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Discharge status and in-hospital mortality in posterior reversible encephalopathy syndrome

Authors

  • T. G. Liman,

    Corresponding author
    1. Department of Neurology, Charité – Universitätsmedizin Berlin, Berlin, Germany
    2. Center for Stroke Research Berlin, Charité – Universitätsmedizin Berlin, Berlin, Germany
    • T. Liman, Center for Stroke Research Berlin, Charité – Universitätsmedizin Berlin, Berlin Germany

      Charitéplatz 1, 10117 Berlin, Germany

      Tel.: +49 30 450 560 643

      Fax: +49 30 450 560 915

      e-mail: thomas.liman@charite.de

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  • G. Bohner,

    1. Department of Neuroradiology, Charité – Universitätsmedizin Berlin, Berlin, Germany
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  • M. Endres,

    1. Department of Neurology, Charité – Universitätsmedizin Berlin, Berlin, Germany
    2. Center for Stroke Research Berlin, Charité – Universitätsmedizin Berlin, Berlin, Germany
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  • E. Siebert

    1. Department of Neuroradiology, Charité – Universitätsmedizin Berlin, Berlin, Germany
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Abstract

Background

Posterior reversible encephalopathy syndrome is a serious and increasingly recognized disorder, but data from observational studies on outcome and mortality in posterior reversible encephalopathy syndrome (PRES) are scarce. We aimed to determine the frequency and associations of in-hospital death and discharge status in a large cohort of patients with PRES.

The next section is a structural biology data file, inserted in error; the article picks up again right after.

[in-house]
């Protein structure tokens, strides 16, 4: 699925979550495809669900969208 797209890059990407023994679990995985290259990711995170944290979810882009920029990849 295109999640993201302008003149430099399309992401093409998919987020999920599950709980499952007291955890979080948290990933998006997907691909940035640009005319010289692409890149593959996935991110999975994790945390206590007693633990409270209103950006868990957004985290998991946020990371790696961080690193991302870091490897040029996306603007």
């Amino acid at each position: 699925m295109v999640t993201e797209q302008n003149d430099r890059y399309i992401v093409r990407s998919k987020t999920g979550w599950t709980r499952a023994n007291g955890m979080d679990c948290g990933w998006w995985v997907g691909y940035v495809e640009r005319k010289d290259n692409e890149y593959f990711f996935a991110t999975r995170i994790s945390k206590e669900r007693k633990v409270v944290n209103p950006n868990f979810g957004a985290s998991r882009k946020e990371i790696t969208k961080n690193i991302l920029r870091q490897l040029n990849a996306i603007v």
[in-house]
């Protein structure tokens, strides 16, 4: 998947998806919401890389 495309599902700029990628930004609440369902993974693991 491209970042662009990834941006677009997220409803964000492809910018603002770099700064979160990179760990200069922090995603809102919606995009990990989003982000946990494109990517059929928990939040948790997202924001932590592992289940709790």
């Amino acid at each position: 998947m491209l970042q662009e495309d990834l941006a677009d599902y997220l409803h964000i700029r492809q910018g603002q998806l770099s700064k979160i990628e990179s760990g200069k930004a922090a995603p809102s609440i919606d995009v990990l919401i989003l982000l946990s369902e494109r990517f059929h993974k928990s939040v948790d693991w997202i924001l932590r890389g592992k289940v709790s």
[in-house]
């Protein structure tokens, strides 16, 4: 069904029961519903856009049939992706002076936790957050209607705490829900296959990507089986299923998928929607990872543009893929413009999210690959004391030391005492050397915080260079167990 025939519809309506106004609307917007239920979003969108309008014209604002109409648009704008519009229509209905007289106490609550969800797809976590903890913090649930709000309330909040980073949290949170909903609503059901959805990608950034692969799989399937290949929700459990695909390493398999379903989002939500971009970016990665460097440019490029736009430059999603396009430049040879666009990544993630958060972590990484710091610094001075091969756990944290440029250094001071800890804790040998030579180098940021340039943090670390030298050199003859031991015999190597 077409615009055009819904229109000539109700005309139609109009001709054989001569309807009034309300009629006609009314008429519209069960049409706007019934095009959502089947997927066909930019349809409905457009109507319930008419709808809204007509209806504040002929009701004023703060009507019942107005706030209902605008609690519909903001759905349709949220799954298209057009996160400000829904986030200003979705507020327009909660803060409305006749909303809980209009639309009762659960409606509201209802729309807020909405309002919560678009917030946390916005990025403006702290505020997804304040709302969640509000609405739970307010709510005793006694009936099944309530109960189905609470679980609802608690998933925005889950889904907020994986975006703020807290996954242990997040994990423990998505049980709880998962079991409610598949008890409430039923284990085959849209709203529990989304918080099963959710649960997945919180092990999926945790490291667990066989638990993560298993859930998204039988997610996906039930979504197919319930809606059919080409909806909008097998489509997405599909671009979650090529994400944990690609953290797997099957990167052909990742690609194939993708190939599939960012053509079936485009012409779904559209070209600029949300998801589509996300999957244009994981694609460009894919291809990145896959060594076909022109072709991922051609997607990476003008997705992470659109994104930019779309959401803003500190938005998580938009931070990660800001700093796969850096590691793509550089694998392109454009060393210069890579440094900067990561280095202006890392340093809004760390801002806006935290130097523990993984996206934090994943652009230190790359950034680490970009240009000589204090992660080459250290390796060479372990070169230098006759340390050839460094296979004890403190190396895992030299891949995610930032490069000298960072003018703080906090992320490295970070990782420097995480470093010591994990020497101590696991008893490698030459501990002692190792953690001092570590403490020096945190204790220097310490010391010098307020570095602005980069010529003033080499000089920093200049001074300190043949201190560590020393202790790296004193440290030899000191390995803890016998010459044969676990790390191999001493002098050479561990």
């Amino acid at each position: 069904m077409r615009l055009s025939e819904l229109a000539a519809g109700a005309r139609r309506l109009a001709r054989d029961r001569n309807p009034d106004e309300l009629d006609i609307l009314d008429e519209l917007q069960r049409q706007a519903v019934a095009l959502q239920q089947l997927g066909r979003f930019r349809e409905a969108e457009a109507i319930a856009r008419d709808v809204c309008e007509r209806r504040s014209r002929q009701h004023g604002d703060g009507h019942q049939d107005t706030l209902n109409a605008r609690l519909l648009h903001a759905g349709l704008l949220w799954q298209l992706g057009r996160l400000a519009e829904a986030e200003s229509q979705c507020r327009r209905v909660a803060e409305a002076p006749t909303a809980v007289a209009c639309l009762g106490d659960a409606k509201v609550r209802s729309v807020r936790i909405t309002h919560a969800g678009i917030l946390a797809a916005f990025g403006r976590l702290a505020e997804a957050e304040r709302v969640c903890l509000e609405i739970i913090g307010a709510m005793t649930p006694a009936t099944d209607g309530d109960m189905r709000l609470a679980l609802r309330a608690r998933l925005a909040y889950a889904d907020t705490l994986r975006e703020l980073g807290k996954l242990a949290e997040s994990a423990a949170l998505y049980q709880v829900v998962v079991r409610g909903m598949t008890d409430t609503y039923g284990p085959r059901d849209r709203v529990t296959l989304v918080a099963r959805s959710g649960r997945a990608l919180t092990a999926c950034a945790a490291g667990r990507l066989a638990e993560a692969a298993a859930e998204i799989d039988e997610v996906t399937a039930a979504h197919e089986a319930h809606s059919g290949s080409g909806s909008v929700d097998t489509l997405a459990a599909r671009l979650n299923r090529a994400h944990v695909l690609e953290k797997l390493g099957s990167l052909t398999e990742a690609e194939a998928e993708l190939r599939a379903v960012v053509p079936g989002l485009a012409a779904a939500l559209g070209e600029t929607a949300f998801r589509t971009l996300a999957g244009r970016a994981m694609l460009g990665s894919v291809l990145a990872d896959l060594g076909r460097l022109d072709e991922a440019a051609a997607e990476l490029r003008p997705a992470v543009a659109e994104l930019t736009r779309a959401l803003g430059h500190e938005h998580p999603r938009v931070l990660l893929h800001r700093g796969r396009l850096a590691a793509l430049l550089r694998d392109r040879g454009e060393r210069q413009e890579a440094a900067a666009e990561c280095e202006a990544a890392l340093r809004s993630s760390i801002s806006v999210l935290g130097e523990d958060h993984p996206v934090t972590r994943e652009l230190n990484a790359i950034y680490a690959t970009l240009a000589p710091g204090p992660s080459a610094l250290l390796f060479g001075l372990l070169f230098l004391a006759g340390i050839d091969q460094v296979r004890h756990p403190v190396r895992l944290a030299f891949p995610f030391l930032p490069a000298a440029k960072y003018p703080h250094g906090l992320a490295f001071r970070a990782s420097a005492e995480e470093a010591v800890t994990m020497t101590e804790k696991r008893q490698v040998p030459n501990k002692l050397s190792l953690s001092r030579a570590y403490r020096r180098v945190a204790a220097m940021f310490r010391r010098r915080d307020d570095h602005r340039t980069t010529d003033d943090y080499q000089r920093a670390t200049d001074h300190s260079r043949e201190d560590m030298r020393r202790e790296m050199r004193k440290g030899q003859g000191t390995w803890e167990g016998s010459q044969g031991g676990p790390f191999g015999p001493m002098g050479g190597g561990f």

Method

We retrospectively reviewed the radiological report databases of our university hospitals between January 1999 and March 2011 for patients with PRES. Patients fulfilling the criteria for PRES after detailed investigation of clinical charts and imaging studies were included. Clinical charts, paraclinical and brain imaging data at onset as well as available data on in-hospital mortality and discharge status were analyzed.

Results

A total of 103 patients were included. Five (4.8%) patients died during hospital stay, 27 (26.2%) remained hospitalized after discharge. In univariate analyses, significant differences were found between patients discharged home from hospital and patients referred to rehabilitation or who died in hospital for the following variables: severe edema (P = 0.013), etiology of PRES (P = 0.001), altered mental state at onset (P = 0.003), altered coagulation (P = 0.004), and length of hospital stay >30 days (P < 0.001).

Conclusion

Features of a severe course of PRES such as severe edema and altered mental state are significantly more frequent in patients who were referred to inpatient rehabilitation or died in hospital. Prospective studies are warranted to establish factors that are associated with unfavorable outcome in PRES.

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